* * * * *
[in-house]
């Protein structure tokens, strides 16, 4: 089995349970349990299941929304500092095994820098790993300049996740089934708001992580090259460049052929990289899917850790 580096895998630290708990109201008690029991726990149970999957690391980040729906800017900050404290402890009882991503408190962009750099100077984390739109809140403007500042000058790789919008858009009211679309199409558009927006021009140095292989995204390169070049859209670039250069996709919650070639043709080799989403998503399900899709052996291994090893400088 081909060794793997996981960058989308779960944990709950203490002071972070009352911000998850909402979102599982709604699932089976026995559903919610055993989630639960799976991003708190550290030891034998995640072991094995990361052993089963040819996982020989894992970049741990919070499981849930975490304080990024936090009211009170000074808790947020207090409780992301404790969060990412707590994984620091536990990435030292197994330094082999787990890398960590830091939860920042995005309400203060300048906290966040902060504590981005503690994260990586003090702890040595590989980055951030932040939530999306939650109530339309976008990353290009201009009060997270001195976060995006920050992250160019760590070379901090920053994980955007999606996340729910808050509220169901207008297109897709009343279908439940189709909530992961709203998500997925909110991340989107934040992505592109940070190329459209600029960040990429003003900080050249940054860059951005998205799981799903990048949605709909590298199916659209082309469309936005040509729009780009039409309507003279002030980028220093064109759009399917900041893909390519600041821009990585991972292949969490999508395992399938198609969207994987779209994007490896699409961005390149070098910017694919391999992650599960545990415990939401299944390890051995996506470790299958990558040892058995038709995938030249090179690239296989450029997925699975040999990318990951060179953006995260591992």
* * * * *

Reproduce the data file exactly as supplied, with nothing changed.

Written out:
[in-house]
């Protein structure tokens, strides 16, 4: 089995349970349990299941929304500092095994820098790993300049996740089934708001992580090259460049052929990289899917850790 580096895998630290708990109201008690029991726990149970999957690391980040729906800017900050404290402890009882991503408190962009750099100077984390739109809140403007500042000058790789919008858009009211679309199409558009927006021009140095292989995204390169070049859209670039250069996709919650070639043709080799989403998503399900899709052996291994090893400088 081909060794793997996981960058989308779960944990709950203490002071972070009352911000998850909402979102599982709604699932089976026995559903919610055993989630639960799976991003708190550290030891034998995640072991094995990361052993089963040819996982020989894992970049741990919070499981849930975490304080990024936090009211009170000074808790947020207090409780992301404790969060990412707590994984620091536990990435030292197994330094082999787990890398960590830091939860920042995005309400203060300048906290966040902060504590981005503690994260990586003090702890040595590989980055951030932040939530999306939650109530339309976008990353290009201009009060997270001195976060995006920050992250160019760590070379901090920053994980955007999606996340729910808050509220169901207008297109897709009343279908439940189709909530992961709203998500997925909110991340989107934040992505592109940070190329459209600029960040990429003003900080050249940054860059951005998205799981799903990048949605709909590298199916659209082309469309936005040509729009780009039409309507003279002030980028220093064109759009399917900041893909390519600041821009990585991972292949969490999508395992399938198609969207994987779209994007490896699409961005390149070098910017694919391999992650599960545990415990939401299944390890051995996506470790299958990558040892058995038709995938030249090179690239296989450029997925699975040999990318990951060179953006995260591992």